ABA: New Infographic Offers Tips to Protect Members of the Military from Potential Scams

In honor of National Veterans and Military Families Month and Veterans Day, the American Bankers Association Foundation, the Association of Military Banks of America (AMBA) and Better Business Bureau Institute for Marketplace Trust (BBB Institute) have joined forces to educate veterans, active duty service members and their families on financial scams targeting the military. A new infographic released today highlights findings from the Military Consumers & Marketplace Trust report, which notes that military consumers lost 68 percent more money to debt relief and credit repair scams last year compared to all consumers and 14 percent more on home improvement project scams.

Additionally, military consumers report losing twice as much when victims of employment scams.

“As a member of the military, you are presented with unique challenges – deployments, relocations and eventually, a transition to civilian life and a new career,” said Corey Carlisle, executive director, ABA Foundation. “It can be difficult to navigate major financial decisions in the midst of constant change. That’s why it’s important to educate our service members on best practices as well as red flags to look out for when managing their personal finances.”

“It’s hard to believe anyone would want to take advantage of the troops, but our research shows that scammers are a real threat to our men and women in uniform,” said Melissa Trumpower, executive director of the BBB Institute. “By helping to educate military personnel on those risks, we can let them focus on their primary mission of defending the nation without having to worry as much about their finances.”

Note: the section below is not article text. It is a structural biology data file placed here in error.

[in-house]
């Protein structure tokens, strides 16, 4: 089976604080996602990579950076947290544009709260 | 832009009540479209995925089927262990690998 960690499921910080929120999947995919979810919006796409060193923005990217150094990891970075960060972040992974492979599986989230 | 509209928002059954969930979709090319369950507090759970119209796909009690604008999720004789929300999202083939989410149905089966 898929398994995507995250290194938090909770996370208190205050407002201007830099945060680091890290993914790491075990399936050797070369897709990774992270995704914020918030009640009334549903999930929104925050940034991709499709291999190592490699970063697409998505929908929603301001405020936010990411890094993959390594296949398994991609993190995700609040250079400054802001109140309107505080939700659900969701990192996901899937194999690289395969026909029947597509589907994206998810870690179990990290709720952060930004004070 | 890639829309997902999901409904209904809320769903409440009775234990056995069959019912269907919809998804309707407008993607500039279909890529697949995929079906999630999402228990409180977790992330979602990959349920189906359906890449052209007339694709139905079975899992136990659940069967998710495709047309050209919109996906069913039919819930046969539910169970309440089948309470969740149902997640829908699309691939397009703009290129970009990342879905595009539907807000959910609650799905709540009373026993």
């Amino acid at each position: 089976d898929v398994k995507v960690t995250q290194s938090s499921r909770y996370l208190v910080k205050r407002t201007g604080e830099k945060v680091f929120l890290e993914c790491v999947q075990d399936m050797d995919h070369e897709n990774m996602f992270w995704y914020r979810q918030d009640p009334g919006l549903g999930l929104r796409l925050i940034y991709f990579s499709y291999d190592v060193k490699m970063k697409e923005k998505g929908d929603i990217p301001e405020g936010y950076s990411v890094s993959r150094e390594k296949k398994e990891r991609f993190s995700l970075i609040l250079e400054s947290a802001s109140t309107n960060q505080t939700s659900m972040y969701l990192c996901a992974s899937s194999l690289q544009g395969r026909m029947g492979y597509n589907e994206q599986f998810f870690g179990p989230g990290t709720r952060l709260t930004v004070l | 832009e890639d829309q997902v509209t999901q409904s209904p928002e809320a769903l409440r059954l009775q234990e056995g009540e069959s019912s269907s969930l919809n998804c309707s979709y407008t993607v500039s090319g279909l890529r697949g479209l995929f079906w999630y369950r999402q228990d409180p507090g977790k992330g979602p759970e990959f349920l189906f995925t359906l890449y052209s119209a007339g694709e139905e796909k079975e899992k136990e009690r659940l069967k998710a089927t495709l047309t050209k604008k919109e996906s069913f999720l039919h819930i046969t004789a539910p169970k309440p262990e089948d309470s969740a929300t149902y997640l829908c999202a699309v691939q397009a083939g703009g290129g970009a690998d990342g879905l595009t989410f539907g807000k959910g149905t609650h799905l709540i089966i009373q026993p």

Together, the ABA Foundation, AMBA and BBB offer five tips for helping members of the military improve their financial readiness and protect themselves from potential scams.

  • Do not trust caller ID. Scammers have ways to falsify numbers and business names.
  • Don’t give the caller any personal information. Legitimate callers won’t ask you for that information. If you already did, visit IdentityTheft.gov to find out what steps you can take.
  • Check it out. Check the business’ ratings, reviews and contract information online to make sure you are working with the real deal.
  • Contact your financial institution right away if you think you’ve been scammed.
  • Report scams to BBB Scam Tracker. Visit BBB.org/ScamTracker

“It’s deeply troubling that scam artists are preying on those who serve the nation,” said Steve Lepper, president and CEO of the Associated Military Banks of America. “Following these prudent tips can help military families protect themselves.”

To view the infographic, click here.

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